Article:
This mushroom is a staple in Asian cuisine, but it’s also a staple in having a healthy immune system. The American College of Nutrition found that shiitake mushrooms can improve the efficiency of the immune system, improve gut immunity, and decrease inflammation. According to the study, 52 healthy adults, ages 21 to 41, were given a four-week supply of dry shiitake mushrooms. Participants took the mushrooms home, cleaned and cooked them. Then they ate one 4-ounce serving of mushrooms every day during the experiment. After doing blood tests (before and after the experiment), researchers saw better functioning gamma delta T-cells and reductions in inflammatory proteins. That’s all really impressive stuff! So perhaps the next time you’re at an Asian restaurant, grab a dish with shiitake mushrooms in it.
You can add shiitake mushrooms directly to your meals—they pair best with Asian cuisine. They taste great in soups, sauces and sautéed with vegetables. You can eat them fresh, raw, or dried. You can also find shiitake mushroom powder and add that to your drinks, soups, or stews. If you’re feeling extra sneaky, perhaps try adding some shiitake mushroom powder to your dessert batter for a healthy immune boost you’ll barely taste.
Mushroom Ginger Broth
As an added bonus, here’s a delicious broth recipe that incorporates all three of these immune boosting mushrooms! This tasty dish will definitely help protect you against the cold and flu this fall and winter. Be sure to make it whenever you start to feel under the weather.
- 1 small knob fresh ginger (sliced lengthwise)
- 2 teaspoons reishi mushroom powder
- 1 teaspoon chaga mushroom powder
- 2 dried shiitake mushrooms
- 3 garlic cloves (smashed)
- 2 star anise
- 1 cinnamon stick
- 1-1/2 quarts chicken stock or vegetable broth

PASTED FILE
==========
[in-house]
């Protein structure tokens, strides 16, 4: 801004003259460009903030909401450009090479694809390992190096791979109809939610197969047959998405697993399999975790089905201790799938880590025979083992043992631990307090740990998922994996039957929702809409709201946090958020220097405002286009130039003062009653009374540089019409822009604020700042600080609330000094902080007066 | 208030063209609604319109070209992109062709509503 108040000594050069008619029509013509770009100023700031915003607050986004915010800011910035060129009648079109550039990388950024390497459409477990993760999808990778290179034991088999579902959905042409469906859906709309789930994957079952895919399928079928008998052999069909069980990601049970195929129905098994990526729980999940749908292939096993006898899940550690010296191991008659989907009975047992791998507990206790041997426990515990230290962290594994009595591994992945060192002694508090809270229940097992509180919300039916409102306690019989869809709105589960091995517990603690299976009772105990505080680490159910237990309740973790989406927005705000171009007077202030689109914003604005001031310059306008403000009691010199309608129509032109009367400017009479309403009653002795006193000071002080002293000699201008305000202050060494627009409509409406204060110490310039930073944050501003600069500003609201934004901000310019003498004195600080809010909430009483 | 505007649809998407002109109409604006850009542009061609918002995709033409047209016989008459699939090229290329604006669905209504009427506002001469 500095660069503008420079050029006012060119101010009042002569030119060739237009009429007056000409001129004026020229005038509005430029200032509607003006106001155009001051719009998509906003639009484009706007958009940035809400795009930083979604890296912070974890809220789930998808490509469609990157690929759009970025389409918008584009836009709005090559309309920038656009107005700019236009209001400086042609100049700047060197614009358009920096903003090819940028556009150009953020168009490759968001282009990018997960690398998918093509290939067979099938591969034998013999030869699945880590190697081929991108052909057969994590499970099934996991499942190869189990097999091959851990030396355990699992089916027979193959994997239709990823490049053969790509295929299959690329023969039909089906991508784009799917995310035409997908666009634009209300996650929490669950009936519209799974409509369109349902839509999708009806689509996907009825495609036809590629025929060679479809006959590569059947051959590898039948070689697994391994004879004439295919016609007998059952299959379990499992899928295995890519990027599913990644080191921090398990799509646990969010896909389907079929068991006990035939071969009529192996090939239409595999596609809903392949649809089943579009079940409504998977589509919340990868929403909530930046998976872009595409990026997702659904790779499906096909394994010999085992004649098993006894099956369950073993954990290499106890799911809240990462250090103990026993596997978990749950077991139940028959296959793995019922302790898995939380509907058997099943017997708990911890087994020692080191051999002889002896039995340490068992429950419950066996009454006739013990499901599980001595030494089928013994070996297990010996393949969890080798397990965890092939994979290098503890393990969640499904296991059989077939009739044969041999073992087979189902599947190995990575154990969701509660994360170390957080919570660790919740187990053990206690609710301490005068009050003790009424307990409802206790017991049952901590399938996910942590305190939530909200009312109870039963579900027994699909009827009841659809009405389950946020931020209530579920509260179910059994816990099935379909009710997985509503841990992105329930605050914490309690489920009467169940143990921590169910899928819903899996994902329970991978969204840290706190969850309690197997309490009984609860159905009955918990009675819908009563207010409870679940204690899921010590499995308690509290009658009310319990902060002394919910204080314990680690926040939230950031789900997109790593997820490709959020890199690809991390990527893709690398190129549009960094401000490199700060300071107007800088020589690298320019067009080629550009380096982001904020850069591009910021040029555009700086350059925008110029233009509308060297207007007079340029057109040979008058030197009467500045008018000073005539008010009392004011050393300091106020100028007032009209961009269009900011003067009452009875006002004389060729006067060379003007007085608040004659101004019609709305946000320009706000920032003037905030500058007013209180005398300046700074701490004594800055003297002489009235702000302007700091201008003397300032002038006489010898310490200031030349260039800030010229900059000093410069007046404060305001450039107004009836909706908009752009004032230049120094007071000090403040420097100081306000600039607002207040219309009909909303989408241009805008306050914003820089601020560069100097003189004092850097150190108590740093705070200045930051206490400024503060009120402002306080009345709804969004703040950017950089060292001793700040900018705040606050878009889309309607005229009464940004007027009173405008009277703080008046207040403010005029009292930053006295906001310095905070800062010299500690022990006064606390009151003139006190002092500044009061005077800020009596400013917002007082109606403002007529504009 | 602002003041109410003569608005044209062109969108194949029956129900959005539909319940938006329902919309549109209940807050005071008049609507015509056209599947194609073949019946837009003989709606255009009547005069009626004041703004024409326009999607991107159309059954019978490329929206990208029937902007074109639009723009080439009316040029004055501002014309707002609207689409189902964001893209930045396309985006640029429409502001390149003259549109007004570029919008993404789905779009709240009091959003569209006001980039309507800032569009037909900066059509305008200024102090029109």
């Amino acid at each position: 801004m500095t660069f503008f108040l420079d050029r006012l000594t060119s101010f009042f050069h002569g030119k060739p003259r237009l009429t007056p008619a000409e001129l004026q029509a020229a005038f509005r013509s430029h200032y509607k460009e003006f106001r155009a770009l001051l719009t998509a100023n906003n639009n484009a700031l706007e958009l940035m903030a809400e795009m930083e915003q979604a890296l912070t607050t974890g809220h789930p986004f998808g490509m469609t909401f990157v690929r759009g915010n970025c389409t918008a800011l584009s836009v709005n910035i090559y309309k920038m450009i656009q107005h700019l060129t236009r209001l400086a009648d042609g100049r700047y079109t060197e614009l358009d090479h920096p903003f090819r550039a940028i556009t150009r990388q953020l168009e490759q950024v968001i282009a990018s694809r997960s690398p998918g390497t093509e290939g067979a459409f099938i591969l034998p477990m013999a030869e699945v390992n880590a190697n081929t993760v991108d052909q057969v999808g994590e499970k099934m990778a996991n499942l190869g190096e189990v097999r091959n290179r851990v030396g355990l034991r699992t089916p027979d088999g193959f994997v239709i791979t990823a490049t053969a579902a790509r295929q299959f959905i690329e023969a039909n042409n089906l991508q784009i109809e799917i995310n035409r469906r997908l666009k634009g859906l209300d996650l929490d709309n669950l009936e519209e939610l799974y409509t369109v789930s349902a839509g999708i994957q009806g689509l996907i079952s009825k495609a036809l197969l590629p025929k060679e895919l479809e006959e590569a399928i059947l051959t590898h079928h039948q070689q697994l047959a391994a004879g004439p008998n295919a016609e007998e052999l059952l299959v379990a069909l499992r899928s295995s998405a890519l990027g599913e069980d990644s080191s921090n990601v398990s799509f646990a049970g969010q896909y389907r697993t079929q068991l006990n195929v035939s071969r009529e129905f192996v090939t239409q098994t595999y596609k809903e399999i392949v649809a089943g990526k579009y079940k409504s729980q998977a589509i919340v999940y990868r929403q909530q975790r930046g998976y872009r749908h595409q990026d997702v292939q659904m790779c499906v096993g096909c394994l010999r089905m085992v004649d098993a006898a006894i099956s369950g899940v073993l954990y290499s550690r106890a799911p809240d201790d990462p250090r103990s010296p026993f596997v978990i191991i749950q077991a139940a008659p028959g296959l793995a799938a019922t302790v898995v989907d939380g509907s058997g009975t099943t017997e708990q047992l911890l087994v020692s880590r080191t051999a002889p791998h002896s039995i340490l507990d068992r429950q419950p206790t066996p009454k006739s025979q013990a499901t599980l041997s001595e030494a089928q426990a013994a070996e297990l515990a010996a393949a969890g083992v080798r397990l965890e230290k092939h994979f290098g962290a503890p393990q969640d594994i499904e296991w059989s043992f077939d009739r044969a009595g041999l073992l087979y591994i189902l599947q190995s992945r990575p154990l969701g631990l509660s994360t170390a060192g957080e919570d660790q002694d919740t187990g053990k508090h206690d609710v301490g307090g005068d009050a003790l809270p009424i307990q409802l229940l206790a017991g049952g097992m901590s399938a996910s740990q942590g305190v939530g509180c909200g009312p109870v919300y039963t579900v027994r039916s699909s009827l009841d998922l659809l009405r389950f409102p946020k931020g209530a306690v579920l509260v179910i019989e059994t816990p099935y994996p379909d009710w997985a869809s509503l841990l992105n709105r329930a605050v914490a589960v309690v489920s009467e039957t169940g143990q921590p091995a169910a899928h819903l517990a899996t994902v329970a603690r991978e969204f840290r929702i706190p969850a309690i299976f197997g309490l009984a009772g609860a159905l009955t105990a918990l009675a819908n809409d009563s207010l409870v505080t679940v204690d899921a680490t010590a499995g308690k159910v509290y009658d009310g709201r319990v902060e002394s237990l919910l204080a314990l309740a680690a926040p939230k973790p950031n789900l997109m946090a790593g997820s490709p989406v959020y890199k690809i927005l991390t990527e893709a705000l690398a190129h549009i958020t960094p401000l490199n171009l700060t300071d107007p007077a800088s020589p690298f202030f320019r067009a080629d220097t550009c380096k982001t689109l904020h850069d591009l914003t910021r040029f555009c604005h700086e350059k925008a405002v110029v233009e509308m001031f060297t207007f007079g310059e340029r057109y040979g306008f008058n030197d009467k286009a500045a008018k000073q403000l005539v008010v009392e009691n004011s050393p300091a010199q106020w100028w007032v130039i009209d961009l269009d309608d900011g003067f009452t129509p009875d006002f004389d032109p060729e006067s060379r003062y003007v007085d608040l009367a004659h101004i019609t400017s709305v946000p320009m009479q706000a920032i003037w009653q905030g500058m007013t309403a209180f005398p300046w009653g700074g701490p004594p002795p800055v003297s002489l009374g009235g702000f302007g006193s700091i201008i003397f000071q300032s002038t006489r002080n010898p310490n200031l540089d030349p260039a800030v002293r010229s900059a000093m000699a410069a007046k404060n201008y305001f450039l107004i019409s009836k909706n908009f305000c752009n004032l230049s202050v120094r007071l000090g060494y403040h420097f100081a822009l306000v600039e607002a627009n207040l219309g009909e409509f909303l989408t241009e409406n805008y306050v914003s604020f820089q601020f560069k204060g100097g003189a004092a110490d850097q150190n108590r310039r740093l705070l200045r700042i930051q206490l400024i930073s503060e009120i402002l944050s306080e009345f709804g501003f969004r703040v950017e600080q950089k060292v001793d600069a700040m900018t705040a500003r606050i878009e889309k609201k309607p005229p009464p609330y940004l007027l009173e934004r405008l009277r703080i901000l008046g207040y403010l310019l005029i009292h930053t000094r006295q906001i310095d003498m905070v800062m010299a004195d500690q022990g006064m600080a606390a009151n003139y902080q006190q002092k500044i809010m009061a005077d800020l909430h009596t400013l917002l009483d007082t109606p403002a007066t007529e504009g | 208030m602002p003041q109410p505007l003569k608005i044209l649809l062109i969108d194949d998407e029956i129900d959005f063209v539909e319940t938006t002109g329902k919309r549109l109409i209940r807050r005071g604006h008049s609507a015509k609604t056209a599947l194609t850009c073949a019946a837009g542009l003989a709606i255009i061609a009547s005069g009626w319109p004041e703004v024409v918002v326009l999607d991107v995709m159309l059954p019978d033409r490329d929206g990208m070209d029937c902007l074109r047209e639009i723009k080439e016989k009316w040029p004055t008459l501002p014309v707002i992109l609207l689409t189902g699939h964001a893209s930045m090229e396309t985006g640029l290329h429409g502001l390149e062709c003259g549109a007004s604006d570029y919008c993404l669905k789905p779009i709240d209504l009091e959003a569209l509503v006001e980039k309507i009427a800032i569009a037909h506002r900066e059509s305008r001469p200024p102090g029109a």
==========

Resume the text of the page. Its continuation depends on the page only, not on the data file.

- 2 Tablespoons fish sauce
- 2 teaspoons grapeseed oil
- 6 small heads baby bok choy (halved)
- 8 ounces thin rice noodles
- salt, to taste
- In a large saucepan, cook the sliced ginger and garlic over moderately high heat, turning occasionally, until charred in spots. This should take about three to five minutes. Add the cinnamon and star anise and toast, stirring, until fragrant, about two minutes.
- Add the chicken stock (or vegetable broth), dried shiitakes, soy sauce, fish sauce, chaga powder, and reishi powder and bring to a simmer. Reduce the heat to low, partially cover and let the broth simmer until the reishi and chaga powder is dissolved and the broth tastes rich and flavorful, about 25 to 30 minutes. Add more soy sauce and fish sauce, if needed.
- Strain the broth into a clean saucepan and keep warm; discard the aromatics (composting them is a good idea). In a medium saucepan of salted boiling water, cook the rice noodles according to the package directions. Drain and rinse under cold water.
- In a large skillet, heat one teaspoon of the oil. Add half of the bok choy cut-side down, season with salt and cook over moderate heat, turning once, until lightly charred and tender, which should take about five minutes. Transfer to a plate and repeat with the remaining oil and bok choy.
- Arrange the bok choy and rice noodles in four shallow bowls. Ladle the broth over the top and serve immediately.